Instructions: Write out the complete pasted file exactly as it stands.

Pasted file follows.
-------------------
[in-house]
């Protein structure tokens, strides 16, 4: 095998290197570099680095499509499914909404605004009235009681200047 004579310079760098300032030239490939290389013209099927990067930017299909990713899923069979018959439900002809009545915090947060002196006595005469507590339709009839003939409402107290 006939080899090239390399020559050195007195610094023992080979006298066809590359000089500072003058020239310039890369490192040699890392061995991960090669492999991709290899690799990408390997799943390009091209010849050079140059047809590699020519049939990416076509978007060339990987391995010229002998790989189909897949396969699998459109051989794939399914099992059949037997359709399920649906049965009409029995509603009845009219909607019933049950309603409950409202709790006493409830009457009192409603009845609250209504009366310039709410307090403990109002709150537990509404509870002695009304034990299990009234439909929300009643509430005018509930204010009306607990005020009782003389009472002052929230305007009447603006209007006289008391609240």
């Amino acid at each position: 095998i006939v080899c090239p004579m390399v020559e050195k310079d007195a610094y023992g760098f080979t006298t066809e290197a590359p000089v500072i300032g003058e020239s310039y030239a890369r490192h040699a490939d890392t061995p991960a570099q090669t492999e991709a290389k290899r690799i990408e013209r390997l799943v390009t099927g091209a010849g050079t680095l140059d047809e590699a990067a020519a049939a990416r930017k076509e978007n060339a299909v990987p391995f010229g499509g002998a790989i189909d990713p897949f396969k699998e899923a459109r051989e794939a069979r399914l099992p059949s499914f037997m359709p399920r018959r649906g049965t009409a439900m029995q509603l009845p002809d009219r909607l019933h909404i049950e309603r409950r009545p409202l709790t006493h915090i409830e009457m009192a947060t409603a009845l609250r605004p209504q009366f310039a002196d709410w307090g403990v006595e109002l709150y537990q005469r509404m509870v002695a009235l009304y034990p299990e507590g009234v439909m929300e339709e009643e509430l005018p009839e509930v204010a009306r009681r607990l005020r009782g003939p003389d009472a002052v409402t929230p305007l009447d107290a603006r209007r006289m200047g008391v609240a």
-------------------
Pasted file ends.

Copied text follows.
[in-house]
């Protein structure tokens, strides 16, 4: 095998290197570099680095499509499914909404605004009235009681200047 004579310079760098300032030239490939290389013209099927990067930017299909990713899923069979018959439900002809009545915090947060002196006595005469507590339709009839003939409402107290 006939080899090239390399020559050195007195610094023992080979006298066809590359000089500072003058020239310039890369490192040699890392061995991960090669492999991709290899690799990408390997799943390009091209010849050079140059047809590699020519049939990416076509978007060339990987391995010229002998790989189909897949396969699998459109051989794939399914099992059949037997359709399920649906049965009409029995509603009845009219909607019933049950309603409950409202709790006493409830009457009192409603009845609250209504009366310039709410307090403990109002709150537990509404509870002695009304034990299990009234439909929300009643509430005018509930204010009306607990005020009782003389009472002052929230305007009447603006209007006289008391609240």
């Amino acid at each position: 095998i006939v080899c090239p004579m390399v020559e050195k310079d007195a610094y023992g760098f080979t006298t066809e290197a590359p000089v500072i300032g003058e020239s310039y030239a890369r490192h040699a490939d890392t061995p991960a570099q090669t492999e991709a290389k290899r690799i990408e013209r390997l799943v390009t099927g091209a010849g050079t680095l140059d047809e590699a990067a020519a049939a990416r930017k076509e978007n060339a299909v990987p391995f010229g499509g002998a790989i189909d990713p897949f396969k699998e899923a459109r051989e794939a069979r399914l099992p059949s499914f037997m359709p399920r018959r649906g049965t009409a439900m029995q509603l009845p002809d009219r909607l019933h909404i049950e309603r409950r009545p409202l709790t006493h915090i409830e009457m009192a947060t409603a009845l609250r605004p209504q009366f310039a002196d709410w307090g403990v006595e109002l709150y537990q005469r509404m509870v002695a009235l009304y034990p299990e507590g009234v439909m929300e339709e009643e509430l005018p009839e509930v204010a009306r009681r607990l005020r009782g003939p003389d009472a002052v409402t929230p305007l009447d107290a603006r209007r006289m200047g008391v609240a």